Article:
Given Sarah’s first child, Richard Barrett Honeyfield, was born on 10 June 1853, Sarah would probably have been pregnant at the time of the portrait setting. The original of the portrait has been held at Puke Ariki after having been gifted by a descendant of Sarah in 1967.
Rev. Turton’s wife died in 1849 leaving him with four sons to care for. As the sisters were also suffering from family bereavement at around the same time – Caroline had just turned 20, and Sarah was only 13 years of age when their remaining parent, Rāwinia, died in February, 1849 – Caroline and Sarah may have joined the Turton household for a while. According to Moffat’s research, there is evidence of this from a letter written by Turton in the late 1840’s, ‘In it, he complains of an incident in which Mrs Billing (a fellow settler) struck Sarah Barrett with a stick, making the part swell and the girl cry. When she told me I went over to Manihera … and told him and Poharama to go to Billings and his wife and advise them to keep their hands of [sic] the girls, because we should not allow them to be struck’. That is significant also in that Turton obviously regarded the Ngāmotu rangatira has having an ongoing role in caring for their kin, the two Barrett daughters.
Reverend Turton had joined the New Plymouth Wesleyan Missionary Service (WMS) with his family in 1844. However, Turton’s first appointment in New Zealand was in 1840 when he was charged with developing a new mission house at Aotea, located between Kāwhia and Raglan.
The Turton family relocated to New Plymouth in 1843, so he would have known Dicky and Rāwinia. From the mid 1840’s Turton assisted in land claim negotiations for Governor Fitzroy. In 1848, Governor Grey established an industrial school for Māori youth on missionary land at Ngamotu, and placed it under the care of Rev Turton and his wife (Wells).
Around the mid 1850’s Turton returned to Kāwhia.
Caroline and Sarah were not forgotten by their whānau. In a letter from their uncle Epiha Karoro to Donald McLean on 28 March 1951, Epiha wrote “Another matter for you is that my children be bought here, that is, the children of Dicky Barrett. One of them is with you, with Te Paka”. Epiha, son of Tautara, was living at Port Nicholson (Wellington) at the time. The letter also reveals an ongoing interest by Donald McLean in the affairs of Barrett’s children following Rāwinia’s death in 1849, with one or both of them perhaps living in his household for a time.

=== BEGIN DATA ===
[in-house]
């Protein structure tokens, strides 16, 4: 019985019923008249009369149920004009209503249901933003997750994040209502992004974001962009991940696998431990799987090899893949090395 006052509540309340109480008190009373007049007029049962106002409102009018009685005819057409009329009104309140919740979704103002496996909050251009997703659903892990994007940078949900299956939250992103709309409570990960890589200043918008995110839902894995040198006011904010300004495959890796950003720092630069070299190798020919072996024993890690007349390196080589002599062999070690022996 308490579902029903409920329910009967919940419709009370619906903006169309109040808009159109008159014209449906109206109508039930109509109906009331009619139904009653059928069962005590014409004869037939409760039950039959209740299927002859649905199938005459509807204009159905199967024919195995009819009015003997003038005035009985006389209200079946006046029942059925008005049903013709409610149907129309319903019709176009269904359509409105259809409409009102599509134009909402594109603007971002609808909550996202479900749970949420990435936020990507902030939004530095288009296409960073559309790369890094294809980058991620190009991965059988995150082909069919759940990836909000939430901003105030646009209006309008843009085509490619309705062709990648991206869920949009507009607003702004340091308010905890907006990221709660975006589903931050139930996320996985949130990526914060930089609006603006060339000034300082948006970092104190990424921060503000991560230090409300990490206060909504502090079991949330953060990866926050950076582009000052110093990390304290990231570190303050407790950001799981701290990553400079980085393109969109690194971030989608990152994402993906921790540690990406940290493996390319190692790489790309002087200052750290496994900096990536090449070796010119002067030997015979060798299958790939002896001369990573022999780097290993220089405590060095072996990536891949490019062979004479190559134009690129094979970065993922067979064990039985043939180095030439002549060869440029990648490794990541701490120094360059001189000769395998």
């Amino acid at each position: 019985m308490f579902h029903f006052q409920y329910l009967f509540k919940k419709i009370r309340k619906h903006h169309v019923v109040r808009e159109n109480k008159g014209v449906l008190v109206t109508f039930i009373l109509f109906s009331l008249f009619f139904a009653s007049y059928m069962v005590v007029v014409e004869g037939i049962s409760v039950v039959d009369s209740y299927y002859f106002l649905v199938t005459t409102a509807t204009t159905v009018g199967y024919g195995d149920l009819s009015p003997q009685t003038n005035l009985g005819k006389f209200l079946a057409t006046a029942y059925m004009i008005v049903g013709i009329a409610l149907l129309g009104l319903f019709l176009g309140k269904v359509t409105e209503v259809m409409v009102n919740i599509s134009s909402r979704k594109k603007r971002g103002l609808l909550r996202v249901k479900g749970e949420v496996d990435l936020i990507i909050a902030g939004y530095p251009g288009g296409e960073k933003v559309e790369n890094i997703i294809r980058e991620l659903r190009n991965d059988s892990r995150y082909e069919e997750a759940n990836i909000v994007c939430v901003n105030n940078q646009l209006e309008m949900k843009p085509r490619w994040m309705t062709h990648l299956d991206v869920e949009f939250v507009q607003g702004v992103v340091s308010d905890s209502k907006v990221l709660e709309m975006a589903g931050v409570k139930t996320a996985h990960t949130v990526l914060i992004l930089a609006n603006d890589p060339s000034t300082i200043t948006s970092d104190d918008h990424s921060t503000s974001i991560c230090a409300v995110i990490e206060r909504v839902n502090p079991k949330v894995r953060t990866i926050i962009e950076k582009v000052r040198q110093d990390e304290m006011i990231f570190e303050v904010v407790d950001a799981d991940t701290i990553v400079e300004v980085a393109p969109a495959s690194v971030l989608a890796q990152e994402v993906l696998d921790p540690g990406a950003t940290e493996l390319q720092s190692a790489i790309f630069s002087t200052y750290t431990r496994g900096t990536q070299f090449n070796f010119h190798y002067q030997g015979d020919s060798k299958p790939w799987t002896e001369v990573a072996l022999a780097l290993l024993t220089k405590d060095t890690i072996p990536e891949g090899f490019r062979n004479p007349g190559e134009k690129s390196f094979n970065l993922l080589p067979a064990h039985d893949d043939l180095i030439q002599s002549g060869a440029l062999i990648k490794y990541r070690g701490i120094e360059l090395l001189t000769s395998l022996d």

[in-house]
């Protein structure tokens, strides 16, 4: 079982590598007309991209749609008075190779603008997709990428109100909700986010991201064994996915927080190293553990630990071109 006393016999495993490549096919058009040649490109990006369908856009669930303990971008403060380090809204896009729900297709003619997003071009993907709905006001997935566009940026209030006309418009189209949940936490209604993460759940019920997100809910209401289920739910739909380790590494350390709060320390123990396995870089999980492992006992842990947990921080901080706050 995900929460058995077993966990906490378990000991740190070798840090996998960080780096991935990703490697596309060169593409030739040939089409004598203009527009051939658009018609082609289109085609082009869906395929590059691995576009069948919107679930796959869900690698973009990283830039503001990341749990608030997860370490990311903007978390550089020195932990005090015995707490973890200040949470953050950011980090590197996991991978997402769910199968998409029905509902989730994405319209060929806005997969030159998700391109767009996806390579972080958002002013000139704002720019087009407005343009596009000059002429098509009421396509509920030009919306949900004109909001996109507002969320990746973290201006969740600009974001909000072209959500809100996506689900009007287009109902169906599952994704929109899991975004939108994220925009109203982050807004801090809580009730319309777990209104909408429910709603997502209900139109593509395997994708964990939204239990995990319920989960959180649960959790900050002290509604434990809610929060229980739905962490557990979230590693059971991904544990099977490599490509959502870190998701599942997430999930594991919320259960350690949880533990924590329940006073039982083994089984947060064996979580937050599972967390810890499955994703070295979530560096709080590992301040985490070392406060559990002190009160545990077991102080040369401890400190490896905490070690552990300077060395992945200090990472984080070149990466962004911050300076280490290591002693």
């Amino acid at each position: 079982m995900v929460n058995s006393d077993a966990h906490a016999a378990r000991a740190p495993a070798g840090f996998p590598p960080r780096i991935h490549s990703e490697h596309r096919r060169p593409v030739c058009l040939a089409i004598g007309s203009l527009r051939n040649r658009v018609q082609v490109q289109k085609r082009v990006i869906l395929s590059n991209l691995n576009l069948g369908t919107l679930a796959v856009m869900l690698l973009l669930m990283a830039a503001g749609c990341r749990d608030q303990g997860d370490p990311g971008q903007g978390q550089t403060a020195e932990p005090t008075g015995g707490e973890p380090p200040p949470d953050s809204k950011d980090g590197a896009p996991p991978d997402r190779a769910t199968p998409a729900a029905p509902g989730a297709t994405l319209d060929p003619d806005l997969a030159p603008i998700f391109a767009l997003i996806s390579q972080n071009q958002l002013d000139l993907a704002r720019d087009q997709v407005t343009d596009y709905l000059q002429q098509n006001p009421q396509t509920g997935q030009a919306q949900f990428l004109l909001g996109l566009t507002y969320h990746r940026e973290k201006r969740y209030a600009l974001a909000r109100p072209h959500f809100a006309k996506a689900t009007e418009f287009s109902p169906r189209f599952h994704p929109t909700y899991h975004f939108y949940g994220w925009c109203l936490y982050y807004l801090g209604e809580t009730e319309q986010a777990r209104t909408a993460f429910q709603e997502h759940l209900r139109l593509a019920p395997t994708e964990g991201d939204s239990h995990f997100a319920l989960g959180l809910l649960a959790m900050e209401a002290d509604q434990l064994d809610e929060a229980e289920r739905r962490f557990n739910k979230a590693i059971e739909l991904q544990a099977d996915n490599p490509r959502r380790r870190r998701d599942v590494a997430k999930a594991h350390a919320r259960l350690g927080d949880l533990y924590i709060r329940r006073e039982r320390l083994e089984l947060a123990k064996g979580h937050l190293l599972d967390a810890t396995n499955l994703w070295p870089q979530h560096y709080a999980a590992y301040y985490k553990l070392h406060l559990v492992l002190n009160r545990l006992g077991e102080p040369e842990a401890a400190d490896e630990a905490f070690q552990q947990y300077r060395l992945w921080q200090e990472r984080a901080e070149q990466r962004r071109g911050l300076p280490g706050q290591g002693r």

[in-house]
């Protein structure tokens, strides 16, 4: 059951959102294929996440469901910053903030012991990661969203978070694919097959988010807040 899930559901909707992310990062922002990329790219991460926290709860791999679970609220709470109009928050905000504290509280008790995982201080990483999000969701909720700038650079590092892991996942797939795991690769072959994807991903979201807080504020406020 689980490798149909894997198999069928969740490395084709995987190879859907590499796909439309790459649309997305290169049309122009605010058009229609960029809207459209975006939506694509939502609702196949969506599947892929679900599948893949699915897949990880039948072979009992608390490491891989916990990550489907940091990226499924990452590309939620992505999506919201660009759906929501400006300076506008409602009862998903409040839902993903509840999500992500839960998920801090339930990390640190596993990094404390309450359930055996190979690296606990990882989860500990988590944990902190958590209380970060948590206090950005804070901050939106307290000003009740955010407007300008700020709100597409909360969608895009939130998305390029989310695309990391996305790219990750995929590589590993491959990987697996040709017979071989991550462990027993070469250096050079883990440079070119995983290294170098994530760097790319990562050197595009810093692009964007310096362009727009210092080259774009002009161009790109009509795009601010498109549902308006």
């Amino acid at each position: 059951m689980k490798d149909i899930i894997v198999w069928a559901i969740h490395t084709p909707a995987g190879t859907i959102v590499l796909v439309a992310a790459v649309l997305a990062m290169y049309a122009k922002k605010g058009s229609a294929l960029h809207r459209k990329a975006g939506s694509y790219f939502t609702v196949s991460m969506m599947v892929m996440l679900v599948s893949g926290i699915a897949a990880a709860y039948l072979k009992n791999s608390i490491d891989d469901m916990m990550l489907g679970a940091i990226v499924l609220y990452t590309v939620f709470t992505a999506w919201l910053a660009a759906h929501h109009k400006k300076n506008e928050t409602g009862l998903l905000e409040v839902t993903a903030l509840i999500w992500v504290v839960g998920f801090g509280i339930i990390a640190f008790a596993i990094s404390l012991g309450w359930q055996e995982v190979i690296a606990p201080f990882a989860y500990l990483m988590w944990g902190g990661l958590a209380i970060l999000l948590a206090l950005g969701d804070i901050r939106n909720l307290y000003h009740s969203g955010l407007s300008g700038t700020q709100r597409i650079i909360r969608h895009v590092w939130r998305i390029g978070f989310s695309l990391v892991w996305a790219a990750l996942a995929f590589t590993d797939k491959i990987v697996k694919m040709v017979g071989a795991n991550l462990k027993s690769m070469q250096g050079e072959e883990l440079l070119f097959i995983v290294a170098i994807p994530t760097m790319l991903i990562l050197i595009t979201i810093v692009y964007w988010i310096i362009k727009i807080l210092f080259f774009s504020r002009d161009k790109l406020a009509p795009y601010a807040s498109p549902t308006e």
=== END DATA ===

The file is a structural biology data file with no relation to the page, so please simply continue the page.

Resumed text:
However, there is evidence that the girls grand-father, Eruera, died around February 1851. There is every possibility that Caroline and Sarah continued to reside with him in the Barrett residence following Rāwinia’s death in 1849. That timing also coincides with Epiha’s subsequently asking for the girls to be bought to him.
Following Sarah’s marriage in 1853 Caroline joined the Turton household and spent several years working at the Kāwhia mission, a place she would have known to have family connections, as her whakapapa traces back to Ngāti Maniapoto, and as far back as the great waka, Tainui. How long Caroline remained at Kāwhia is uncertain, for Turton did not stay in Kawhia for that long and resigned from the WMS in 1859. He went on to hold several positions with the colonial government, including at Coromandel and the Waikato. He was a member of parliament between 1863 – 1864. No longer part of the Turton household, and with missionary work in the Waikato suspended during the land wars, it is likely that Caroline was back in New Plymouth by 1859 or earlier, before the land wars started.
The sisters inherited estates from their father, Dicky Barrett and from their mother, Rāwinia, being 23 hectares at Moturoa, and 68 hectares at what was called Barrett’s Lagoon Farm, now the site of Barrett Domain Walkway. According to Barrett’s will, Caroline and Sarah were not entitled to their inheritance until the age of 21 or upon their marriage.
According to the Crown Grants Gazette Notice published in the Taranaki Herald on January 10, 1884, Caroline and Sarah were granted land in the Grey and Omata districts.